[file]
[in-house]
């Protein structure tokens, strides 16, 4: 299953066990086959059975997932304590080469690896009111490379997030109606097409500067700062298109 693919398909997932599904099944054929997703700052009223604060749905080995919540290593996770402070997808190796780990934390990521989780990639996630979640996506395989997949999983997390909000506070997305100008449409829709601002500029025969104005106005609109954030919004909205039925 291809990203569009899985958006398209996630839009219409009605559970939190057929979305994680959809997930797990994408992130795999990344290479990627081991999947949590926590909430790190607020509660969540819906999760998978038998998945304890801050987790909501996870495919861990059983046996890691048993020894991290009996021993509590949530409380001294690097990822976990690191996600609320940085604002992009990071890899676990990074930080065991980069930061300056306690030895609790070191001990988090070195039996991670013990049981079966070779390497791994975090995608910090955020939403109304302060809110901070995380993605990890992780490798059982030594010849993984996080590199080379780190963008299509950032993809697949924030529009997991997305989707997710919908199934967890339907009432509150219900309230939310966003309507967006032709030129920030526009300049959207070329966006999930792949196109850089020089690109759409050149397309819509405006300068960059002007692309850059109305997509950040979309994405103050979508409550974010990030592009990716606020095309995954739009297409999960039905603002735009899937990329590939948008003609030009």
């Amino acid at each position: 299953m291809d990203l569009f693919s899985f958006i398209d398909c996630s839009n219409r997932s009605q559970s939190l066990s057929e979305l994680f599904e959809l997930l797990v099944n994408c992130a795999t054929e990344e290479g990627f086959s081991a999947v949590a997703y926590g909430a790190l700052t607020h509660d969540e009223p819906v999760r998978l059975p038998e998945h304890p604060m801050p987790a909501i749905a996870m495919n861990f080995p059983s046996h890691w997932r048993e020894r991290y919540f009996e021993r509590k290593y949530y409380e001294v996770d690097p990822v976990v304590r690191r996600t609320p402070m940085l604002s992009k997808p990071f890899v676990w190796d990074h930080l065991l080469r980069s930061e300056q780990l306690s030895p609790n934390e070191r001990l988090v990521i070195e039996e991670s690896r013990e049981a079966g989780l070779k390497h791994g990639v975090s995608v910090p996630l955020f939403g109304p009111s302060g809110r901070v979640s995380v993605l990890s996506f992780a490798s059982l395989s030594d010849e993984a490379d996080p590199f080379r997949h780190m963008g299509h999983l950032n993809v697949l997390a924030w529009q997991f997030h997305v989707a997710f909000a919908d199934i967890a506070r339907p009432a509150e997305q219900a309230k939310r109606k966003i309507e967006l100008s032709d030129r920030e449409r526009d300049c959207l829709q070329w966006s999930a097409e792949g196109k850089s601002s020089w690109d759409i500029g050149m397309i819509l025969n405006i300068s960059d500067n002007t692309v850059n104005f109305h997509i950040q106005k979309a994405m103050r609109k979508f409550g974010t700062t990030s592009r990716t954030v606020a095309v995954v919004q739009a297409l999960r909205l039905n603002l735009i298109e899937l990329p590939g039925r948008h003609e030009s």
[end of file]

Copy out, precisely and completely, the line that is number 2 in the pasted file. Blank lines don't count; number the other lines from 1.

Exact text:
């Protein structure tokens, strides 16, 4: 299953066990086959059975997932304590080469690896009111490379997030109606097409500067700062298109 693919398909997932599904099944054929997703700052009223604060749905080995919540290593996770402070997808190796780990934390990521989780990639996630979640996506395989997949999983997390909000506070997305100008449409829709601002500029025969104005106005609109954030919004909205039925 291809990203569009899985958006398209996630839009219409009605559970939190057929979305994680959809997930797990994408992130795999990344290479990627081991999947949590926590909430790190607020509660969540819906999760998978038998998945304890801050987790909501996870495919861990059983046996890691048993020894991290009996021993509590949530409380001294690097990822976990690191996600609320940085604002992009990071890899676990990074930080065991980069930061300056306690030895609790070191001990988090070195039996991670013990049981079966070779390497791994975090995608910090955020939403109304302060809110901070995380993605990890992780490798059982030594010849993984996080590199080379780190963008299509950032993809697949924030529009997991997305989707997710919908199934967890339907009432509150219900309230939310966003309507967006032709030129920030526009300049959207070329966006999930792949196109850089020089690109759409050149397309819509405006300068960059002007692309850059109305997509950040979309994405103050979508409550974010990030592009990716606020095309995954739009297409999960039905603002735009899937990329590939948008003609030009």